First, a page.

Autapomorphies of adult Archostemata might be the posteriorly consticted and extended head (missing in Micromalthus), the strongly reduced anterior tentorial arms, which are missing entirely in some species, the mouthparts with an enlarged, lid-like prementum, an absent mentum and modified associated muscles as well as mesocoxal cavities that are bordered by the metepisterna and a distinct median ridge on the first ventrite of the abdomen (Friedrich et al. 2009, Beutel et al. 2008, Hörnschemeyer 2005, 2009).
Discussion of Phylogenetic Relationships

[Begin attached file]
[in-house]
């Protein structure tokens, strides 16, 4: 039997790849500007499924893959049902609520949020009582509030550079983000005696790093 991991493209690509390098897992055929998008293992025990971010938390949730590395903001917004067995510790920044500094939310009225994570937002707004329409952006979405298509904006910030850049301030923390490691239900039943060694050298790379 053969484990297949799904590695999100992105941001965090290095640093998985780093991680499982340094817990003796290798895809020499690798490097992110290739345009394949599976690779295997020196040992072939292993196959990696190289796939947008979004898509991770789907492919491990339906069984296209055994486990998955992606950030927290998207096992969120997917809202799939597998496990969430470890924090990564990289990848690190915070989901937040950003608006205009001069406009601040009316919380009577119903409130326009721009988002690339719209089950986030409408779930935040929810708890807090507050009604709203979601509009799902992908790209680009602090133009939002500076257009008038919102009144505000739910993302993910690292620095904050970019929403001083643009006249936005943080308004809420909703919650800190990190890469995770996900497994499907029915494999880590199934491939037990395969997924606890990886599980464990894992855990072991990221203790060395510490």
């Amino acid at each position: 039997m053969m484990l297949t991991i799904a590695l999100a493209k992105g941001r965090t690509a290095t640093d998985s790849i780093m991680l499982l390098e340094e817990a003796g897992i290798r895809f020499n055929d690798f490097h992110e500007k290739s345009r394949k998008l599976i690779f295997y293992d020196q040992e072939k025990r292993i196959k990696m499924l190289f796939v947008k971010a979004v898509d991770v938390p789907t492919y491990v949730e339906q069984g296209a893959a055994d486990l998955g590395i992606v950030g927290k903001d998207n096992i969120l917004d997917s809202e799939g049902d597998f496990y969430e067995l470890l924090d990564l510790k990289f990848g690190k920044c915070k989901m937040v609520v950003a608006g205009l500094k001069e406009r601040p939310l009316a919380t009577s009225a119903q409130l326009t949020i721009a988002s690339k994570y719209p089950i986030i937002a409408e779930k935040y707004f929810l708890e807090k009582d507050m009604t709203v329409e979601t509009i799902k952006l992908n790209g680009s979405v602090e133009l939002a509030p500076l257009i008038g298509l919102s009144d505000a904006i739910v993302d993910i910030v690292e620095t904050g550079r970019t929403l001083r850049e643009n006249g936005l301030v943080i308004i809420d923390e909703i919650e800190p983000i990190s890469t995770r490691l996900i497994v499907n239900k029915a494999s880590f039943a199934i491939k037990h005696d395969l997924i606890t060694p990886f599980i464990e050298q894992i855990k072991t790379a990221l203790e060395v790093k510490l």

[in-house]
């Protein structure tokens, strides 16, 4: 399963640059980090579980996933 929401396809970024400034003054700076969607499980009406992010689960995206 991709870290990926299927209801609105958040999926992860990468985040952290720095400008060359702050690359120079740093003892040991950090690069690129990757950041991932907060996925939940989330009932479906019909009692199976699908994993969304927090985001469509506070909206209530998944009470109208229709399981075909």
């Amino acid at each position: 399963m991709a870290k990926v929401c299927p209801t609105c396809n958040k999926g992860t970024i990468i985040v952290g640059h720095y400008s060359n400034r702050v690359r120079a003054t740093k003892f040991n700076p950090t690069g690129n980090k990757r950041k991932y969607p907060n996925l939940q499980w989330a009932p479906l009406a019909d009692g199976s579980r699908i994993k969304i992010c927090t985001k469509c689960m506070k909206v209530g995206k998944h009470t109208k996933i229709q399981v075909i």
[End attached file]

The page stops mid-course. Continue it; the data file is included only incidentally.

Phylogenetic relationships of extant and fossil genera of Archostemata and early Coleoptera were analysed by Beutel et al. (2008). Previous analyses of phylogenetic relationships of at least some of the archostematan genera include Beutel & Hörnschemeyer (2002a, b), Hörnschemeyer et al. (2002), Hörnschemeyer et al. (2006). Hörnschemeyer (2009) investigated the phylogeny of Archostemata on species level with 37 of 42 extant species taken into account. In all analyses the monophyly of Ommatidae and of Cupedidae is confirmed and the positions of Micromalthus debilis and Crowsoniella relicta are most uncertain. Originally, C. relicta was placed with Ommatidae by Crowson (1975) and M. debilis somtimes is associated with Cupedidae. More often these two small and highly modified species appear together (as sistergroups) in various positions among the other Archostemata, as e.g. in the analyses by Hörnschemeyer (2009). These results suggest that many characters used in the analyses developed convergently in similar ways in these two species. However, characters of the male genitalia might indicate that contrary to previous assumptions, C. relicta is closely related to Cupedidae and M. debilis a member of Ommatidae, probably closely related to Omma (Hörnschemeyer 2009).